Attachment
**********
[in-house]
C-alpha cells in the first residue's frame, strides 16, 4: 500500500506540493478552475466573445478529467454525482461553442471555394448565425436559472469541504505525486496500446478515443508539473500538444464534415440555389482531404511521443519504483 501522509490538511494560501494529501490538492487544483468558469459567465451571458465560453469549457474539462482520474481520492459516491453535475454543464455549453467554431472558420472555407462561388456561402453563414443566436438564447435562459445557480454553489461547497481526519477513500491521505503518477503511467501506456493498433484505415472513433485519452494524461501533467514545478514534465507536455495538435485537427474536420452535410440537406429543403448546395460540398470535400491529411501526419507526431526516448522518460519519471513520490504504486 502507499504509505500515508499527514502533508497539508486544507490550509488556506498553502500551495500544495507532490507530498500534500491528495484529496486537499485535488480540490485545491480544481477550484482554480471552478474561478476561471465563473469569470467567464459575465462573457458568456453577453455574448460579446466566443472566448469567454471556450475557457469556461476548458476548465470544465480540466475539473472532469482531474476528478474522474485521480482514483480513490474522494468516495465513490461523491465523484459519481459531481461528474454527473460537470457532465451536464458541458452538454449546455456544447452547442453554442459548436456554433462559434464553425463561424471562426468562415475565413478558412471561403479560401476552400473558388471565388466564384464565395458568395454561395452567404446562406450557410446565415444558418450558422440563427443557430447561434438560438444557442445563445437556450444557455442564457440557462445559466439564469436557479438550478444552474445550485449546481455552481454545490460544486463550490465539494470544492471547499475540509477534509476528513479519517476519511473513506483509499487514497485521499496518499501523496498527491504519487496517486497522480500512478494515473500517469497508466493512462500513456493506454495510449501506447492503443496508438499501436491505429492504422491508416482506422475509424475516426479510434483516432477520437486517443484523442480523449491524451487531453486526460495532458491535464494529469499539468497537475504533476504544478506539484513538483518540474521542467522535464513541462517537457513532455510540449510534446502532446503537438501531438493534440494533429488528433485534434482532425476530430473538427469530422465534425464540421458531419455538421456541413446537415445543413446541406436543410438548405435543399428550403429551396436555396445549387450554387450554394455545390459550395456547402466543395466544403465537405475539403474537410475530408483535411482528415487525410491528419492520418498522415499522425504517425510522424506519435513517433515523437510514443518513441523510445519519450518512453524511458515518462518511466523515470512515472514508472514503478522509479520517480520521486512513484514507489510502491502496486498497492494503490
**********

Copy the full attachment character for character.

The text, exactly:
[in-house]
C-alpha cells in the first residue's frame, strides 16, 4: 500500500506540493478552475466573445478529467454525482461553442471555394448565425436559472469541504505525486496500446478515443508539473500538444464534415440555389482531404511521443519504483 501522509490538511494560501494529501490538492487544483468558469459567465451571458465560453469549457474539462482520474481520492459516491453535475454543464455549453467554431472558420472555407462561388456561402453563414443566436438564447435562459445557480454553489461547497481526519477513500491521505503518477503511467501506456493498433484505415472513433485519452494524461501533467514545478514534465507536455495538435485537427474536420452535410440537406429543403448546395460540398470535400491529411501526419507526431526516448522518460519519471513520490504504486 502507499504509505500515508499527514502533508497539508486544507490550509488556506498553502500551495500544495507532490507530498500534500491528495484529496486537499485535488480540490485545491480544481477550484482554480471552478474561478476561471465563473469569470467567464459575465462573457458568456453577453455574448460579446466566443472566448469567454471556450475557457469556461476548458476548465470544465480540466475539473472532469482531474476528478474522474485521480482514483480513490474522494468516495465513490461523491465523484459519481459531481461528474454527473460537470457532465451536464458541458452538454449546455456544447452547442453554442459548436456554433462559434464553425463561424471562426468562415475565413478558412471561403479560401476552400473558388471565388466564384464565395458568395454561395452567404446562406450557410446565415444558418450558422440563427443557430447561434438560438444557442445563445437556450444557455442564457440557462445559466439564469436557479438550478444552474445550485449546481455552481454545490460544486463550490465539494470544492471547499475540509477534509476528513479519517476519511473513506483509499487514497485521499496518499501523496498527491504519487496517486497522480500512478494515473500517469497508466493512462500513456493506454495510449501506447492503443496508438499501436491505429492504422491508416482506422475509424475516426479510434483516432477520437486517443484523442480523449491524451487531453486526460495532458491535464494529469499539468497537475504533476504544478506539484513538483518540474521542467522535464513541462517537457513532455510540449510534446502532446503537438501531438493534440494533429488528433485534434482532425476530430473538427469530422465534425464540421458531419455538421456541413446537415445543413446541406436543410438548405435543399428550403429551396436555396445549387450554387450554394455545390459550395456547402466543395466544403465537405475539403474537410475530408483535411482528415487525410491528419492520418498522415499522425504517425510522424506519435513517433515523437510514443518513441523510445519519450518512453524511458515518462518511466523515470512515472514508472514503478522509479520517480520521486512513484514507489510502491502496486498497492494503490